The Reality of Preparing for the SATs


As the SAT Season approaches, students find themselves wondering what are the SATs, how do I benefit from them, and what is the best way to guarantee a good score? While prepping for the SATs, either at home or at school before the SAT date, is to take the SAT Prep Course at EHHS, a private tutoring class, or study on Khan Academy.


The SAT, or Standardized Aptitude Test, is a college admission test that informs colleges what you know and how you can apply it. Colleges use these tests to determine if you are fit for their college, and are required when submitting admissions. General areas that you are tested on are grammar skills, reading, writing, and math comprehension.


According to princetonreview.com, to improve your chance for getting into your target schools, it is recommended that to boast student SAT scores that exceed the national average, “Look up the profiles of the schools on your wishlist, and click over to the “Admissions” tab. Our college profiles report the middle 50% range of test scores for entering first-year students.”


On the Khan Academy website, students are able to take an SAT practice test or use SAT prep packets, which can be provided by your English teacher. After taking the practice test, analyze the score you received to determine the weak areas that need to be worked on and focus on those areas. In other words, go back and look at the areas you feel you most struggled on and failed to complete, focusing on these areas means practicing similar questions and figuring how to approach them until you feel confident.



Ms. Emilia Caturano, English Teacher at EHHS and SAT Prep Teacher, said “The SAT Prep class is actually a really great opportunity for anybody who wants to improve their reading, writing, and grammar skills because even if you are not sure you want to go to college, the SAT skills that we work on in class actually allows us to have deep conversations about a variety of things, and allows you to work just above your current level so that you can challenge and improve yourself.”

According to collegeboard.org, approaches to best prep for the SATs are starting early, study with the Official SAT Practice on Khan Academy, take full-length SAT practice tests, pay attention in class, and know what to expect on test day.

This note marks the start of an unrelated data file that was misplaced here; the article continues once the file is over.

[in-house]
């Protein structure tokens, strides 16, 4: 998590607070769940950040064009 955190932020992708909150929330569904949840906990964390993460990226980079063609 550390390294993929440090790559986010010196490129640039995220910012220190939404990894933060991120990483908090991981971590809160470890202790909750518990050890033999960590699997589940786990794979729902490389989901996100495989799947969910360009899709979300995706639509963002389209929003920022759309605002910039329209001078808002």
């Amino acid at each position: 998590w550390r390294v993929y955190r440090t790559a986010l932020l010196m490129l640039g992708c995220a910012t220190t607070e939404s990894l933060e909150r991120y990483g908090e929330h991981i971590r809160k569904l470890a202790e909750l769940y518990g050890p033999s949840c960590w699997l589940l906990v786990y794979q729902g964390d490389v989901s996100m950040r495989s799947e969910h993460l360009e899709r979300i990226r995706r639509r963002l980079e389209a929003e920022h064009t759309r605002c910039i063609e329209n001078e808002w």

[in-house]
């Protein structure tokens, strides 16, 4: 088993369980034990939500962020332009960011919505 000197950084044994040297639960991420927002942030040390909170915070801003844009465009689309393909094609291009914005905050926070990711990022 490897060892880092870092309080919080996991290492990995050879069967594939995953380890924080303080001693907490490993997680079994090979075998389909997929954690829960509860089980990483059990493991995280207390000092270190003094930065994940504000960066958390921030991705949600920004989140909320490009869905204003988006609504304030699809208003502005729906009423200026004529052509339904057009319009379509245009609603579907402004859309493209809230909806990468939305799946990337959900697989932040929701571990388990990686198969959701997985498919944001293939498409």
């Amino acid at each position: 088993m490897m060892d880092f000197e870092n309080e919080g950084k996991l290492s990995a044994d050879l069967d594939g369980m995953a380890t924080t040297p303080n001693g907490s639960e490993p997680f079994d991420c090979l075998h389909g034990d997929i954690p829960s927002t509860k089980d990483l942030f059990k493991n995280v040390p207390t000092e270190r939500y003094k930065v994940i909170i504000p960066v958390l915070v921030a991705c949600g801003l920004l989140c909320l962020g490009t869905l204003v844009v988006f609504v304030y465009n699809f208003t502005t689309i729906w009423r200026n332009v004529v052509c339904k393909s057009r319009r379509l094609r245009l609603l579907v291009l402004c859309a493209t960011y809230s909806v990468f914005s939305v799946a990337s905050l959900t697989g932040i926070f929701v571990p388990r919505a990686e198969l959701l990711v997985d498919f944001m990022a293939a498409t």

Two seniors who previously took the SAT Prep class, one’s score increased from 1300/1520 on the PSAT, to 1360/1600 on the SAT, and the second senior’s score increased by 150 points. According to another Senior, Lawrence Mingione, 17 years old, attending EHHS, said “What helped the most when prepping was learning test-taking strategies in the SAT Prep class. I would get distracted when reading the big passages in the English part of the test. I improved on that by really focusing my hardest when taking that part of the test because I knew on the vocabulary part I could do really well with little effort.”


Asa Myers, 18 years old, attending EHHS, provides students with useful guidance, “In the process of prepping I took many previously released tests.”


Ms. Leann Boisvert, English teacher at EHHS with a double Bachelors’s and a Master's degree, gives this advice to fellow students, “I think the most important thing to understand about the SAT is that it is not the end of the world if you do poorly. There is a lot of anxiety that can come with high-stakes testing, but it's more important to take care of your mental and physical health leading up to the test than to run yourself ragged trying to cram all of that potential knowledge into your head.”


To prepare oneself the day before and the day of the SAT is eat dinner the day before, sleep well, drink water, do some quick practice, and have a good nutritious breakfast.


Jade Ahumada, 16, who took the SAT Prep class, gives this advice to fellow students, “Don’t rush through and take it seriously!”